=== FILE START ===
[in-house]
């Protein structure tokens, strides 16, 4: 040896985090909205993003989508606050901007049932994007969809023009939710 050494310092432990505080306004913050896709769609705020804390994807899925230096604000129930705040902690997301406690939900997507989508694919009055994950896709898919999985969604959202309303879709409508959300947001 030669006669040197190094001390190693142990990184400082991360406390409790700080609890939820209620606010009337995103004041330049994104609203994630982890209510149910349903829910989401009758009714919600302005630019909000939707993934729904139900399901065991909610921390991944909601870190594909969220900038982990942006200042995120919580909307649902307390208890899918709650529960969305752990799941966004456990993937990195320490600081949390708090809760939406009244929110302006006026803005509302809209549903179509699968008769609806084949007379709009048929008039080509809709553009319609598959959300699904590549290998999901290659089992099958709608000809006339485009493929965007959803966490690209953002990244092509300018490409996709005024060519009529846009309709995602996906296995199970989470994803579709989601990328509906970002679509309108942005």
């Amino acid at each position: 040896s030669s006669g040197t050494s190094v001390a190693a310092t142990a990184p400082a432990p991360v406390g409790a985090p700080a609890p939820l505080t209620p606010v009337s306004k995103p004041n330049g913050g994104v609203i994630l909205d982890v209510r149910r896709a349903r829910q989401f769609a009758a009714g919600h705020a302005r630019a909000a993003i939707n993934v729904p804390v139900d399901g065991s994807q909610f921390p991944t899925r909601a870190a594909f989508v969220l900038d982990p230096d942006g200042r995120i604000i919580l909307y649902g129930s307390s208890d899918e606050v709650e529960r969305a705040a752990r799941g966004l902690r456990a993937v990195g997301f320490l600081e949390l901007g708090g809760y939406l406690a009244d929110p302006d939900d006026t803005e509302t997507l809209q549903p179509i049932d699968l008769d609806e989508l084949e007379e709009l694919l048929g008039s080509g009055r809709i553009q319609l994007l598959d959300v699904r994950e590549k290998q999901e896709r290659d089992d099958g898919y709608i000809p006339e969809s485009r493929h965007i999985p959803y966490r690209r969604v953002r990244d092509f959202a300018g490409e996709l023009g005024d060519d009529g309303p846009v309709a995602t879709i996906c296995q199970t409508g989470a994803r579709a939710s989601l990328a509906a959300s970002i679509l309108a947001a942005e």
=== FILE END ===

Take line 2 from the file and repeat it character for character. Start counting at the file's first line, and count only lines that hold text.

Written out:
């Protein structure tokens, strides 16, 4: 040896985090909205993003989508606050901007049932994007969809023009939710 050494310092432990505080306004913050896709769609705020804390994807899925230096604000129930705040902690997301406690939900997507989508694919009055994950896709898919999985969604959202309303879709409508959300947001 030669006669040197190094001390190693142990990184400082991360406390409790700080609890939820209620606010009337995103004041330049994104609203994630982890209510149910349903829910989401009758009714919600302005630019909000939707993934729904139900399901065991909610921390991944909601870190594909969220900038982990942006200042995120919580909307649902307390208890899918709650529960969305752990799941966004456990993937990195320490600081949390708090809760939406009244929110302006006026803005509302809209549903179509699968008769609806084949007379709009048929008039080509809709553009319609598959959300699904590549290998999901290659089992099958709608000809006339485009493929965007959803966490690209953002990244092509300018490409996709005024060519009529846009309709995602996906296995199970989470994803579709989601990328509906970002679509309108942005």